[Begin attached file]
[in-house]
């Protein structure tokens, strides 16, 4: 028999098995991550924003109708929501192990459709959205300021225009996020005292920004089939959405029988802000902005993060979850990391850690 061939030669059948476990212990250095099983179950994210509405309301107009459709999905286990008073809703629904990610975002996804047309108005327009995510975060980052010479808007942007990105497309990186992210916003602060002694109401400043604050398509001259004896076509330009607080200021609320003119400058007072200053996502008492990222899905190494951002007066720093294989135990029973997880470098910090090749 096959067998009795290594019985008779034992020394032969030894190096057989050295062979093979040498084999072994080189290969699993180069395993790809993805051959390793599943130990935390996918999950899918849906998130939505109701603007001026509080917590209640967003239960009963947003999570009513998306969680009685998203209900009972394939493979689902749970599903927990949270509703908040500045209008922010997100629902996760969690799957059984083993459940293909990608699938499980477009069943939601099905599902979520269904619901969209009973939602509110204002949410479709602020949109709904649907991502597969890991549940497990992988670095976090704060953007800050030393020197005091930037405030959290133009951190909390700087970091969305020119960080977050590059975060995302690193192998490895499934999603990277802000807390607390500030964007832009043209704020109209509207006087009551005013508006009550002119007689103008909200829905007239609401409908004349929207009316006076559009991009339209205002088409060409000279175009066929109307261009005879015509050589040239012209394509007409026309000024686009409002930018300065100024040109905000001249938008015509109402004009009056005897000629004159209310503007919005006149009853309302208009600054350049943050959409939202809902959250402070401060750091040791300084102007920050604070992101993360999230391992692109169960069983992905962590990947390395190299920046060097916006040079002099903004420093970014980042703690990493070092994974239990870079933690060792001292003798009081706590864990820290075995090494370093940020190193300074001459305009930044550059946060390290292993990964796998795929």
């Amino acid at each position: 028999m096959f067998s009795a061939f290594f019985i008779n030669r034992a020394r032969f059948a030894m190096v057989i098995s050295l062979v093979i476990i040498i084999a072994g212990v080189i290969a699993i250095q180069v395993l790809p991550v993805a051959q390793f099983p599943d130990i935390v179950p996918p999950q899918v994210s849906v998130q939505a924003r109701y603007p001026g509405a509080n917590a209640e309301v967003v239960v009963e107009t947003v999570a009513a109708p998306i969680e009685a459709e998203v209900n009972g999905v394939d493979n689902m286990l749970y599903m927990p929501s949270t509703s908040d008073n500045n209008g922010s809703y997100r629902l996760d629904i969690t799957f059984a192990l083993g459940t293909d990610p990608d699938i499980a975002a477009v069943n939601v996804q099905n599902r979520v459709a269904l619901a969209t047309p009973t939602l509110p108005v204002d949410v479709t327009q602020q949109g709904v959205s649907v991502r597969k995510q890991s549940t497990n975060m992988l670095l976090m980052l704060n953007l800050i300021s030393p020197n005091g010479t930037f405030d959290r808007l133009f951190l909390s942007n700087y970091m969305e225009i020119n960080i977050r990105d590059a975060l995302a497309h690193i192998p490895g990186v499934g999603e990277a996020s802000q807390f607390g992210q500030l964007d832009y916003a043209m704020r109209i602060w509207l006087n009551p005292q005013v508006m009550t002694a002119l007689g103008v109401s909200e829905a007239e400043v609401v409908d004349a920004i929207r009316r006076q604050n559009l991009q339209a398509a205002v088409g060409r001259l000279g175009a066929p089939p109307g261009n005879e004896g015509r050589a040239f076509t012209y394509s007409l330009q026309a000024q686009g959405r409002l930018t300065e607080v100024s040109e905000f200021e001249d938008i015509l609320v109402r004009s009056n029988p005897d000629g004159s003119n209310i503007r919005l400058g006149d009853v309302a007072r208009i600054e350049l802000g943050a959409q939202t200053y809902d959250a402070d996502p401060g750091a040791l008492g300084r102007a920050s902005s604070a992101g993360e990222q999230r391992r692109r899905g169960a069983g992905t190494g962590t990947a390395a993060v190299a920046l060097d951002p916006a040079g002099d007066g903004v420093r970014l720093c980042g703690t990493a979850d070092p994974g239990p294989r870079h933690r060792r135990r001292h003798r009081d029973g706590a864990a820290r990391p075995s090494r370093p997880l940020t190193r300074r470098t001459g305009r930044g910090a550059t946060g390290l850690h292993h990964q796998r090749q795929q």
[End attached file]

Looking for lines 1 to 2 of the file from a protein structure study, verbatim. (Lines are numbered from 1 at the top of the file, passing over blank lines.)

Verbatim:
[in-house]
């Protein structure tokens, strides 16, 4: 028999098995991550924003109708929501192990459709959205300021225009996020005292920004089939959405029988802000902005993060979850990391850690 061939030669059948476990212990250095099983179950994210509405309301107009459709999905286990008073809703629904990610975002996804047309108005327009995510975060980052010479808007942007990105497309990186992210916003602060002694109401400043604050398509001259004896076509330009607080200021609320003119400058007072200053996502008492990222899905190494951002007066720093294989135990029973997880470098910090090749 096959067998009795290594019985008779034992020394032969030894190096057989050295062979093979040498084999072994080189290969699993180069395993790809993805051959390793599943130990935390996918999950899918849906998130939505109701603007001026509080917590209640967003239960009963947003999570009513998306969680009685998203209900009972394939493979689902749970599903927990949270509703908040500045209008922010997100629902996760969690799957059984083993459940293909990608699938499980477009069943939601099905599902979520269904619901969209009973939602509110204002949410479709602020949109709904649907991502597969890991549940497990992988670095976090704060953007800050030393020197005091930037405030959290133009951190909390700087970091969305020119960080977050590059975060995302690193192998490895499934999603990277802000807390607390500030964007832009043209704020109209509207006087009551005013508006009550002119007689103008909200829905007239609401409908004349929207009316006076559009991009339209205002088409060409000279175009066929109307261009005879015509050589040239012209394509007409026309000024686009409002930018300065100024040109905000001249938008015509109402004009009056005897000629004159209310503007919005006149009853309302208009600054350049943050959409939202809902959250402070401060750091040791300084102007920050604070992101993360999230391992692109169960069983992905962590990947390395190299920046060097916006040079002099903004420093970014980042703690990493070092994974239990870079933690060792001292003798009081706590864990820290075995090494370093940020190193300074001459305009930044550059946060390290292993990964796998795929």